Health boards have been forced to pay more than £1,500 for an agency nurse to cover a single hospital shift, new figures reveal.
Faslane Based Sub Involved In Minor Collision
A nuclear-powered Royal Navy submarine has been forced into port in Gibraltar after a collision with a merchant vessel.
An immediate investigation has been launched after HMS Ambush, which is based at Faslane on the Clyde, was involved in the "glancing'' collision while submerged off the coast of Gibraltar, the Royal Navy said.
The Astute-class vessel suffered "some external damage'' but no crew members were injured in the incident.
The attack submarine's nuclear reactor was undamaged, the Royal Navy said.
A statement posted on the Ministry of Defence website said on Wednesday: "At approximately 1.30pm local time today, HMS Ambush, an Astute-class submarine, while submerged and conducting a training exercise was involved in a glancing collision with a merchant vessel off the coast of Gibraltar.
"We are in contact with the merchant vessel and initial indications are that it has not sustained damage.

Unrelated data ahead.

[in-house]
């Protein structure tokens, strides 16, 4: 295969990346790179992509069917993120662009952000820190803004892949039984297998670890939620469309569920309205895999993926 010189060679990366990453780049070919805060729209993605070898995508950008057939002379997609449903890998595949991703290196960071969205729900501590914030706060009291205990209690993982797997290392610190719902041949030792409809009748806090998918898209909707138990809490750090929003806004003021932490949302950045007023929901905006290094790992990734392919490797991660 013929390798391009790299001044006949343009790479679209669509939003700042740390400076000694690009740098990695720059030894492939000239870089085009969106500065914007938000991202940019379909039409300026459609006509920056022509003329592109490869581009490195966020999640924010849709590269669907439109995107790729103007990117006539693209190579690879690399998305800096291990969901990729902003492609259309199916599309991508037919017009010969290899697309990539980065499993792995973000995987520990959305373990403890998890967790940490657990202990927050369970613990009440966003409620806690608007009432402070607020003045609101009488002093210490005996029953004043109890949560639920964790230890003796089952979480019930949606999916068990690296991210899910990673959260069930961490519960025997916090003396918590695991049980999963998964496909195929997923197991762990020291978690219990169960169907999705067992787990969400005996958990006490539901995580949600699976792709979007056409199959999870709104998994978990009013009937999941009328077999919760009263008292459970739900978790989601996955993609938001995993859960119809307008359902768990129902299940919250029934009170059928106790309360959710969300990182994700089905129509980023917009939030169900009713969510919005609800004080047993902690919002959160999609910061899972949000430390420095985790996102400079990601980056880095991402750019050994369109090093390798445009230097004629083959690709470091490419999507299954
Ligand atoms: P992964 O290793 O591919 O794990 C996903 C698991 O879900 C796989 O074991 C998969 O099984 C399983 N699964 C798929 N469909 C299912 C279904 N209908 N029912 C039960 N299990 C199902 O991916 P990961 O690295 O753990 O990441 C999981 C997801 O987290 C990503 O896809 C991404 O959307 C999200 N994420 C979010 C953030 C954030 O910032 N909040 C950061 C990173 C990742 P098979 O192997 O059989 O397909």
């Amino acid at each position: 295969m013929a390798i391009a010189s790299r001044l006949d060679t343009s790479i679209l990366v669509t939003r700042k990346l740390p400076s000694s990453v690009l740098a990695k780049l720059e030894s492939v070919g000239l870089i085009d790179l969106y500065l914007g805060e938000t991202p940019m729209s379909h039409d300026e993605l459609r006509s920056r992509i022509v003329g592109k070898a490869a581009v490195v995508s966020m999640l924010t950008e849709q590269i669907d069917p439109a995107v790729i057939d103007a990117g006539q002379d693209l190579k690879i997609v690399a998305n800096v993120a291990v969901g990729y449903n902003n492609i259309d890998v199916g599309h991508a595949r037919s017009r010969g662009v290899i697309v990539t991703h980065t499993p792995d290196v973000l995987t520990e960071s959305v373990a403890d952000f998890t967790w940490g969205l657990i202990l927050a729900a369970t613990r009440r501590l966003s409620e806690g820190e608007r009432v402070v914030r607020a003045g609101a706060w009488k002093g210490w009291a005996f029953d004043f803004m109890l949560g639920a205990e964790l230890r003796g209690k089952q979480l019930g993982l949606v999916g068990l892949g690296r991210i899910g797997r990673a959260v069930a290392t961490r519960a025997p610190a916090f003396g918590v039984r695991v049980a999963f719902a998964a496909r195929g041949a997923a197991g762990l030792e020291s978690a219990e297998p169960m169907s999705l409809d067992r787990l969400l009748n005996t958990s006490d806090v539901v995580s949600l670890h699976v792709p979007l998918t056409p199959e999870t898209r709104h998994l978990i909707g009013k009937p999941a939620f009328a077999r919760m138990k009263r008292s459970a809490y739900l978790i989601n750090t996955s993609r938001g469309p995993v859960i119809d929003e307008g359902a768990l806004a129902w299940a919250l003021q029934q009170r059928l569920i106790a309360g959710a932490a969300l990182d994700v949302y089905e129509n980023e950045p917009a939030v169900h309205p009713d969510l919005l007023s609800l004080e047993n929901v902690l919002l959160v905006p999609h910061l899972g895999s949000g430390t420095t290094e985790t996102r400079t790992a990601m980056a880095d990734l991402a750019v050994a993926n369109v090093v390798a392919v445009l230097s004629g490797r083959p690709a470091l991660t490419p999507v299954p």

"The submarine suffered some external damage but there is absolutely no damage to her nuclear plant and no member of the ship's company was injured in the incident.
"An immediate investigation is being conducted.
"The submarine will be entering Gibraltar for further checks. There are no safety concerns associated with HMS Ambush being alongside.''
The Astute-class are the largest, most advanced and most powerful attack submarines ever operated by the Royal Navy.
The boat was involved in the collision despite being equipped with what the Royal Navy boasts are "world leading sensors''.
The 7,400 tonne Astute-class vessels, which cost more than #1 billion each, carry torpedoes for targeting enemy submarines and ships and Tomahawk cruise missiles.
MSPs are in Brussels in a bid to gauge support for Scotland keeping some form of connection with both the European Union and the single market.
Ministers may need to introduce measures that are "initially unpopular'' as part of a "bold approach'' to tackling Scotland's obesity problem, according to MSPs.
Ministers should consider banning petrol and diesel vehicles from some parts of Scotland as part of efforts make the country more environmentally friendly by 2030.
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